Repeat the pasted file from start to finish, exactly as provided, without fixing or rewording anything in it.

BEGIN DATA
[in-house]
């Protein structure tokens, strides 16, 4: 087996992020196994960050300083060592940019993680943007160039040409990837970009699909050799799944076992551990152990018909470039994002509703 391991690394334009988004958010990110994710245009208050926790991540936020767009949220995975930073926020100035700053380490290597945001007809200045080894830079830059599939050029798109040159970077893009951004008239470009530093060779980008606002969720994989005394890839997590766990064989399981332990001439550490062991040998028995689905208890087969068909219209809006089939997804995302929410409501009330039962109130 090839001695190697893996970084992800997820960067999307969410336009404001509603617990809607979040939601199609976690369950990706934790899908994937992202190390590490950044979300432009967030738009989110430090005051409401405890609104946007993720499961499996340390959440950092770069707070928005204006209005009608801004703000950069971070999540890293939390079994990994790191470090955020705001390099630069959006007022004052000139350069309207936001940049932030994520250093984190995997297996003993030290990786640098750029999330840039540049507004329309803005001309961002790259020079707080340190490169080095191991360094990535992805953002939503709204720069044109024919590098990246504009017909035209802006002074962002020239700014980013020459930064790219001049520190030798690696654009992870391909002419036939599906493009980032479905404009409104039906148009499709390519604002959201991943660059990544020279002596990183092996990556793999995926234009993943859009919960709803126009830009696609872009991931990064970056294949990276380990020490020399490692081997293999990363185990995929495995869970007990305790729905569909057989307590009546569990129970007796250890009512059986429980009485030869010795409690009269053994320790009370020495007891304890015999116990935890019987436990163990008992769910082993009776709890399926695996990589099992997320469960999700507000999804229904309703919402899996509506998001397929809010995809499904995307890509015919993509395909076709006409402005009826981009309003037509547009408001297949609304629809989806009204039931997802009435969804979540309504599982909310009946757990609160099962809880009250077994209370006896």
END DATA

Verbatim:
[in-house]
């Protein structure tokens, strides 16, 4: 087996992020196994960050300083060592940019993680943007160039040409990837970009699909050799799944076992551990152990018909470039994002509703 391991690394334009988004958010990110994710245009208050926790991540936020767009949220995975930073926020100035700053380490290597945001007809200045080894830079830059599939050029798109040159970077893009951004008239470009530093060779980008606002969720994989005394890839997590766990064989399981332990001439550490062991040998028995689905208890087969068909219209809006089939997804995302929410409501009330039962109130 090839001695190697893996970084992800997820960067999307969410336009404001509603617990809607979040939601199609976690369950990706934790899908994937992202190390590490950044979300432009967030738009989110430090005051409401405890609104946007993720499961499996340390959440950092770069707070928005204006209005009608801004703000950069971070999540890293939390079994990994790191470090955020705001390099630069959006007022004052000139350069309207936001940049932030994520250093984190995997297996003993030290990786640098750029999330840039540049507004329309803005001309961002790259020079707080340190490169080095191991360094990535992805953002939503709204720069044109024919590098990246504009017909035209802006002074962002020239700014980013020459930064790219001049520190030798690696654009992870391909002419036939599906493009980032479905404009409104039906148009499709390519604002959201991943660059990544020279002596990183092996990556793999995926234009993943859009919960709803126009830009696609872009991931990064970056294949990276380990020490020399490692081997293999990363185990995929495995869970007990305790729905569909057989307590009546569990129970007796250890009512059986429980009485030869010795409690009269053994320790009370020495007891304890015999116990935890019987436990163990008992769910082993009776709890399926695996990589099992997320469960999700507000999804229904309703919402899996509506998001397929809010995809499904995307890509015919993509395909076709006409402005009826981009309003037509547009408001297949609304629809989806009204039931997802009435969804979540309504599982909310009946757990609160099962809880009250077994209370006896």